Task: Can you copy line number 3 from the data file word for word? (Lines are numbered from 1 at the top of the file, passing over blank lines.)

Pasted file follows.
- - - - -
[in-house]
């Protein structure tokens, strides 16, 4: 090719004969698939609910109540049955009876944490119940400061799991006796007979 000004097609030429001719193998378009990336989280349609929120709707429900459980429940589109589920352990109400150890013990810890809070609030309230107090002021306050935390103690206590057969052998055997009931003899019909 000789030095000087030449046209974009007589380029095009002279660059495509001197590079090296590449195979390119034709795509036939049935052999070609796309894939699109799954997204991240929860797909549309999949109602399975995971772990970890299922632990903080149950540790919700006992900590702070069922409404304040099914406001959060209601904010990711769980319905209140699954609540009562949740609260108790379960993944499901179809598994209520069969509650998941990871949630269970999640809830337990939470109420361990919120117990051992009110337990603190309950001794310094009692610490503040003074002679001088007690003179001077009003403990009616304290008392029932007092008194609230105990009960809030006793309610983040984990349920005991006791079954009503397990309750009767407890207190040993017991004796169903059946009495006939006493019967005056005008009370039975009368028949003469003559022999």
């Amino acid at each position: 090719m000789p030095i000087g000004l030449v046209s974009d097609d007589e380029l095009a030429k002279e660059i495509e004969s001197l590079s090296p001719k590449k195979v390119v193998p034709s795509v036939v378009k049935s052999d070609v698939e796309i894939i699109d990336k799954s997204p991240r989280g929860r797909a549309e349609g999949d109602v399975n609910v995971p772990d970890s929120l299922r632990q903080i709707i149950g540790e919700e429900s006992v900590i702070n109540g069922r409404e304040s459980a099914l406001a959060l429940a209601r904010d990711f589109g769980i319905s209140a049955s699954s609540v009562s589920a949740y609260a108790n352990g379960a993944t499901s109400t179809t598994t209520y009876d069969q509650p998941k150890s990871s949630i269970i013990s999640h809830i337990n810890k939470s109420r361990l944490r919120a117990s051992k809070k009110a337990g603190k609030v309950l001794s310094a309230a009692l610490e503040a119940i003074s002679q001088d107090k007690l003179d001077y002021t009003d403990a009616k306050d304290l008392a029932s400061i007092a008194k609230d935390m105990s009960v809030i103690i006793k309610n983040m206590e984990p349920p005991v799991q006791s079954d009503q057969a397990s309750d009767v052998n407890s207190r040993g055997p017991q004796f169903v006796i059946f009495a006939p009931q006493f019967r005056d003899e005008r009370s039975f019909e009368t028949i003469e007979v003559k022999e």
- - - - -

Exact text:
């Amino acid at each position: 090719m000789p030095i000087g000004l030449v046209s974009d097609d007589e380029l095009a030429k002279e660059i495509e004969s001197l590079s090296p001719k590449k195979v390119v193998p034709s795509v036939v378009k049935s052999d070609v698939e796309i894939i699109d990336k799954s997204p991240r989280g929860r797909a549309e349609g999949d109602v399975n609910v995971p772990d970890s929120l299922r632990q903080i709707i149950g540790e919700e429900s006992v900590i702070n109540g069922r409404e304040s459980a099914l406001a959060l429940a209601r904010d990711f589109g769980i319905s209140a049955s699954s609540v009562s589920a949740y609260a108790n352990g379960a993944t499901s109400t179809t598994t209520y009876d069969q509650p998941k150890s990871s949630i269970i013990s999640h809830i337990n810890k939470s109420r361990l944490r919120a117990s051992k809070k009110a337990g603190k609030v309950l001794s310094a309230a009692l610490e503040a119940i003074s002679q001088d107090k007690l003179d001077y002021t009003d403990a009616k306050d304290l008392a029932s400061i007092a008194k609230d935390m105990s009960v809030i103690i006793k309610n983040m206590e984990p349920p005991v799991q006791s079954d009503q057969a397990s309750d009767v052998n407890s207190r040993g055997p017991q004796f169903v006796i059946f009495a006939p009931q006493f019967r005056d003899e005008r009370s039975f019909e009368t028949i003469e007979v003559k022999e």